Monday, April 9, 2012

I is for I'm going to talk about Hungarian Easter now

Really, I couldn't find anything that starts with I, but this is something that doesn't cease to amuse my American friends, so I'm going to write about this anyway.





It's called Locsolás, and they usually translate it to Easter Sprinkling, even though the proper term would be Easter Dousing. Really.

In Hungarian tradition, on Easter Monday, guys go around knocking on doors, asking girls if they are allowed to water them like flowers, so they can stay fresh throughout the year (yeah, it's a fertility thing). They have clever or not so clever little rhymes and poems, asking for permission. When permission is granted, they take a bucket of water (if you are lucky) or a bottle of perfume (if you are not so lucky) and proceed to thoroughly drench you to an extent that no actual flower would survive.

Basically, it's the wet t-shirt contest of our ancestors. You can't argue with it if it's tradition!

Sounds fun, right?
Listen up, guys, it gets better.

To thank the men for keeping them fresh, girls are supposed to pay for this! Traditionally, they pay with painted eggs (and alcoholic beverages); nowadays, they pay with painted eggs, chocolate, candy, and cash (and more alcoholic beverages).
So, by the end of the day, if you are a guy, you are rich and drunk; if you are a girl, you are drenched and feel very popular. Halloween meets Valentine's Day meets Spring Break.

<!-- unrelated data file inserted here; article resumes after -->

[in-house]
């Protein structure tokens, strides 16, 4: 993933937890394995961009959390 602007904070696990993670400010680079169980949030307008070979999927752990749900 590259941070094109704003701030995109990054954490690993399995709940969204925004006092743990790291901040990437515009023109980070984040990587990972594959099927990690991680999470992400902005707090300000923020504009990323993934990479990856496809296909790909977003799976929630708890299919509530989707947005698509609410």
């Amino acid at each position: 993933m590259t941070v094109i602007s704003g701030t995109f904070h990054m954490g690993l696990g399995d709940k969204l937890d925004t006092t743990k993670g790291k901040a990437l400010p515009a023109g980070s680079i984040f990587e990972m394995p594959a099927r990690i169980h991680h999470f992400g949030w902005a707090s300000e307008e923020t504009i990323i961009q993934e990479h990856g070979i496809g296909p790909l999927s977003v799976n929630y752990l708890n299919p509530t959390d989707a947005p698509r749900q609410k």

Sweet, huh?

(In some areas of Hungary girls could return the favor on Easter Tuesday. Sometimes, if the girl refuses to get sprinkled, guys pull a trick on her. Or at least that's what my grandpa's stories are about)

Sprinkling is still alive and well, but nowadays, at least in urban settings, perfume is more popular. By the end of the day, everyone stinks from different scents, and this is the one day of the year when all the girls' hairwashing schedules sync up. I usually push my little sister out the door first so she gets the bigger part of whatever's supposed to keep us fresh.

Still. I think it's a fun tradition to have :)

4 comments:

  1. This looks like fun! All we did was make brunch.

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  2. I never thought I'd miss it :) I'm in the USA right now, so no sprinkling for me either. Fun tradition though :)

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  3. And I thought this was just a Polish custom! But I guess it's not surprising that the tradition crosses borders. My Polish friends here in NH talk about it & carry it on here too.

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  4. I love that sprinkling tradition! What fun!

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